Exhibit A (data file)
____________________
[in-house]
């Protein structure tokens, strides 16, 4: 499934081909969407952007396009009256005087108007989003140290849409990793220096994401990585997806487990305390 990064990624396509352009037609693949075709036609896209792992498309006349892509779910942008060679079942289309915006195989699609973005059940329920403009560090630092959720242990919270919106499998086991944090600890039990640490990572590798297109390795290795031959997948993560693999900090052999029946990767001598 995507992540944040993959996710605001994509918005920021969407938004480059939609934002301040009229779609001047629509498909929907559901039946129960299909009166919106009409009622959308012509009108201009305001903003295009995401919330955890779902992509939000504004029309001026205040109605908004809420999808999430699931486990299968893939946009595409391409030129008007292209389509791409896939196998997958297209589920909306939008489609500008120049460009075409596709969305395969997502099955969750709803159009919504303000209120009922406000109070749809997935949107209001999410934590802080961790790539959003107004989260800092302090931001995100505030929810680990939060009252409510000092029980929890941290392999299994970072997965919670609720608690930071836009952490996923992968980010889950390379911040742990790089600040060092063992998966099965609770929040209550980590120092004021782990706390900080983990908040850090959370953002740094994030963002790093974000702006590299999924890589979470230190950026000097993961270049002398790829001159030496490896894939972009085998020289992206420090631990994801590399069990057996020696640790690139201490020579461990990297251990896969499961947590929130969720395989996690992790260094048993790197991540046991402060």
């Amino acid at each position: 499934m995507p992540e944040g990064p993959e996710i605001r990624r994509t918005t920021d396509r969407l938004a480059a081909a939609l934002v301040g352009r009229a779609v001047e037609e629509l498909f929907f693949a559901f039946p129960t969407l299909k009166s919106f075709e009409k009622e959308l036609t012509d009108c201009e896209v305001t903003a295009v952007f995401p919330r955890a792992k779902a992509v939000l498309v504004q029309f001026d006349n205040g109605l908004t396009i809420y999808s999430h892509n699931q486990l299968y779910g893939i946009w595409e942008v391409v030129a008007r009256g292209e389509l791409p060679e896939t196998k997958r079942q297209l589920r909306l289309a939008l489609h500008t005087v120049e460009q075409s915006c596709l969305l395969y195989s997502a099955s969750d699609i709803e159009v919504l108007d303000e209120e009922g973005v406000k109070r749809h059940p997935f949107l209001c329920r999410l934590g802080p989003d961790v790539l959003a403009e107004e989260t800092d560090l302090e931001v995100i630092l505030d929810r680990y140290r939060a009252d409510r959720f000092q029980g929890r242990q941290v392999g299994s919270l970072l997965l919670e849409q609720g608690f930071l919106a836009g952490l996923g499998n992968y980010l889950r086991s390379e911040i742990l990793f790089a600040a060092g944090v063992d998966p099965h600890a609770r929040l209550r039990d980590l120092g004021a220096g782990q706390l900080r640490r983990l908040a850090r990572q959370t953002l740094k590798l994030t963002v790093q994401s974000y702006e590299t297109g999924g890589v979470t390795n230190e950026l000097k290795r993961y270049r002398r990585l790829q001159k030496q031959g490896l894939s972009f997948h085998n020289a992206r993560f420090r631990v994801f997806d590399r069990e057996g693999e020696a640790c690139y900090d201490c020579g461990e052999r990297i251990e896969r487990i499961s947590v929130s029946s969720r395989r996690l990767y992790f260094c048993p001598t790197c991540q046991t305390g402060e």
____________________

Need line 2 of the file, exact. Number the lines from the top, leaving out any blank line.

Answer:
């Protein structure tokens, strides 16, 4: 499934081909969407952007396009009256005087108007989003140290849409990793220096994401990585997806487990305390 990064990624396509352009037609693949075709036609896209792992498309006349892509779910942008060679079942289309915006195989699609973005059940329920403009560090630092959720242990919270919106499998086991944090600890039990640490990572590798297109390795290795031959997948993560693999900090052999029946990767001598 995507992540944040993959996710605001994509918005920021969407938004480059939609934002301040009229779609001047629509498909929907559901039946129960299909009166919106009409009622959308012509009108201009305001903003295009995401919330955890779902992509939000504004029309001026205040109605908004809420999808999430699931486990299968893939946009595409391409030129008007292209389509791409896939196998997958297209589920909306939008489609500008120049460009075409596709969305395969997502099955969750709803159009919504303000209120009922406000109070749809997935949107209001999410934590802080961790790539959003107004989260800092302090931001995100505030929810680990939060009252409510000092029980929890941290392999299994970072997965919670609720608690930071836009952490996923992968980010889950390379911040742990790089600040060092063992998966099965609770929040209550980590120092004021782990706390900080983990908040850090959370953002740094994030963002790093974000702006590299999924890589979470230190950026000097993961270049002398790829001159030496490896894939972009085998020289992206420090631990994801590399069990057996020696640790690139201490020579461990990297251990896969499961947590929130969720395989996690992790260094048993790197991540046991402060």